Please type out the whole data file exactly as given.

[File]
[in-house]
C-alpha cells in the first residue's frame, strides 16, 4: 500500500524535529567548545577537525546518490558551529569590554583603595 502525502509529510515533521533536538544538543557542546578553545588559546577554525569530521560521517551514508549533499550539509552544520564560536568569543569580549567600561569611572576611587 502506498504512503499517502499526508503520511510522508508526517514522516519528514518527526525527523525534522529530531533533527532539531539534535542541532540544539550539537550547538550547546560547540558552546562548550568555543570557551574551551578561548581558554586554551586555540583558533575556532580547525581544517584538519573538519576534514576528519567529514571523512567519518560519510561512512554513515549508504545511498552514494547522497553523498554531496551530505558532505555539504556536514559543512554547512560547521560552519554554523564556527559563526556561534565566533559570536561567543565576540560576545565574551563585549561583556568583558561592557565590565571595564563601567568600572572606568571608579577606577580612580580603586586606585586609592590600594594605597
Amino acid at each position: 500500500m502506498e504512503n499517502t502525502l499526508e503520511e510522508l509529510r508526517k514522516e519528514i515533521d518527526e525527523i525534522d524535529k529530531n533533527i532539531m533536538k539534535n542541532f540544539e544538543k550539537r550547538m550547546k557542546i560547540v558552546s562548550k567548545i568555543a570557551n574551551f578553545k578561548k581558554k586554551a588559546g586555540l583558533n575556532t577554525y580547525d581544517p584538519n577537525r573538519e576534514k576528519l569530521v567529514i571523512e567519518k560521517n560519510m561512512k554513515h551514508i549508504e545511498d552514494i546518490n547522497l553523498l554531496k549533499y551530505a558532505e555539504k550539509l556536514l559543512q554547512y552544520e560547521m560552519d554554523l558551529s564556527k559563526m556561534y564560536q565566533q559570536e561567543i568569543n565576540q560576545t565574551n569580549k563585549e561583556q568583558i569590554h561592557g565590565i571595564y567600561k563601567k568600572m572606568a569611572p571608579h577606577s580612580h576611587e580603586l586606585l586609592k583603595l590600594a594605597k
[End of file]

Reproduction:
[in-house]
C-alpha cells in the first residue's frame, strides 16, 4: 500500500524535529567548545577537525546518490558551529569590554583603595 502525502509529510515533521533536538544538543557542546578553545588559546577554525569530521560521517551514508549533499550539509552544520564560536568569543569580549567600561569611572576611587 502506498504512503499517502499526508503520511510522508508526517514522516519528514518527526525527523525534522529530531533533527532539531539534535542541532540544539550539537550547538550547546560547540558552546562548550568555543570557551574551551578561548581558554586554551586555540583558533575556532580547525581544517584538519573538519576534514576528519567529514571523512567519518560519510561512512554513515549508504545511498552514494547522497553523498554531496551530505558532505555539504556536514559543512554547512560547521560552519554554523564556527559563526556561534565566533559570536561567543565576540560576545565574551563585549561583556568583558561592557565590565571595564563601567568600572572606568571608579577606577580612580580603586586606585586609592590600594594605597
Amino acid at each position: 500500500m502506498e504512503n499517502t502525502l499526508e503520511e510522508l509529510r508526517k514522516e519528514i515533521d518527526e525527523i525534522d524535529k529530531n533533527i532539531m533536538k539534535n542541532f540544539e544538543k550539537r550547538m550547546k557542546i560547540v558552546s562548550k567548545i568555543a570557551n574551551f578553545k578561548k581558554k586554551a588559546g586555540l583558533n575556532t577554525y580547525d581544517p584538519n577537525r573538519e576534514k576528519l569530521v567529514i571523512e567519518k560521517n560519510m561512512k554513515h551514508i549508504e545511498d552514494i546518490n547522497l553523498l554531496k549533499y551530505a558532505e555539504k550539509l556536514l559543512q554547512y552544520e560547521m560552519d554554523l558551529s564556527k559563526m556561534y564560536q565566533q559570536e561567543i568569543n565576540q560576545t565574551n569580549k563585549e561583556q568583558i569590554h561592557g565590565i571595564y567600561k563601567k568600572m572606568a569611572p571608579h577606577s580612580h576611587e580603586l586606585l586609592k583603595l590600594a594605597k